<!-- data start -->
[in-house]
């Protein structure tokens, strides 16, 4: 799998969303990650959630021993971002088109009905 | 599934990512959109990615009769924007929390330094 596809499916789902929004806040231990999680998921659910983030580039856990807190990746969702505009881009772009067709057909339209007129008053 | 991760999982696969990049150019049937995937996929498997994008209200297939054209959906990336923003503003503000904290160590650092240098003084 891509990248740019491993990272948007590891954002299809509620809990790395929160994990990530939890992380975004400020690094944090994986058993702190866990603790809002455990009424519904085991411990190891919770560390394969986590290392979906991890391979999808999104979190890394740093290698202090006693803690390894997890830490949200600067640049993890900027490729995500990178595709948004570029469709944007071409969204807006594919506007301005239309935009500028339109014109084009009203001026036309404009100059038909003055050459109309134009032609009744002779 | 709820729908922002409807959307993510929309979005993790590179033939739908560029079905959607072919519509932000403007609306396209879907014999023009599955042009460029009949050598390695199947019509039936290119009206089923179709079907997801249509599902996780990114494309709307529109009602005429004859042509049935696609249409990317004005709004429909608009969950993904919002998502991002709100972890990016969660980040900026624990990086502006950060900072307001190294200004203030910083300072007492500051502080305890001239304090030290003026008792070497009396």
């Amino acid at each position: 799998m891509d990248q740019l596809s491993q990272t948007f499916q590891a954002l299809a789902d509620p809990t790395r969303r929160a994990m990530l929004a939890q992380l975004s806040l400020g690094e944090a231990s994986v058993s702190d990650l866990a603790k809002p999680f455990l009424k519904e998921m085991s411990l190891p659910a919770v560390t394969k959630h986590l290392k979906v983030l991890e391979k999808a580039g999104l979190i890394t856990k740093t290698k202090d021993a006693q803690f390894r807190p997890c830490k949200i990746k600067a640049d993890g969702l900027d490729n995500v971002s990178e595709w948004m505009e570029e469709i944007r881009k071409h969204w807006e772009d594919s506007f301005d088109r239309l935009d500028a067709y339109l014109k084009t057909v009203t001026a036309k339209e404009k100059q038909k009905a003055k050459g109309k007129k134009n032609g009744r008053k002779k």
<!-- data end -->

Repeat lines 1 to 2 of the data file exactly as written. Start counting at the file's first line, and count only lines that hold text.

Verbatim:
[in-house]
């Protein structure tokens, strides 16, 4: 799998969303990650959630021993971002088109009905 | 599934990512959109990615009769924007929390330094 596809499916789902929004806040231990999680998921659910983030580039856990807190990746969702505009881009772009067709057909339209007129008053 | 991760999982696969990049150019049937995937996929498997994008209200297939054209959906990336923003503003503000904290160590650092240098003084 891509990248740019491993990272948007590891954002299809509620809990790395929160994990990530939890992380975004400020690094944090994986058993702190866990603790809002455990009424519904085991411990190891919770560390394969986590290392979906991890391979999808999104979190890394740093290698202090006693803690390894997890830490949200600067640049993890900027490729995500990178595709948004570029469709944007071409969204807006594919506007301005239309935009500028339109014109084009009203001026036309404009100059038909003055050459109309134009032609009744002779 | 709820729908922002409807959307993510929309979005993790590179033939739908560029079905959607072919519509932000403007609306396209879907014999023009599955042009460029009949050598390695199947019509039936290119009206089923179709079907997801249509599902996780990114494309709307529109009602005429004859042509049935696609249409990317004005709004429909608009969950993904919002998502991002709100972890990016969660980040900026624990990086502006950060900072307001190294200004203030910083300072007492500051502080305890001239304090030290003026008792070497009396």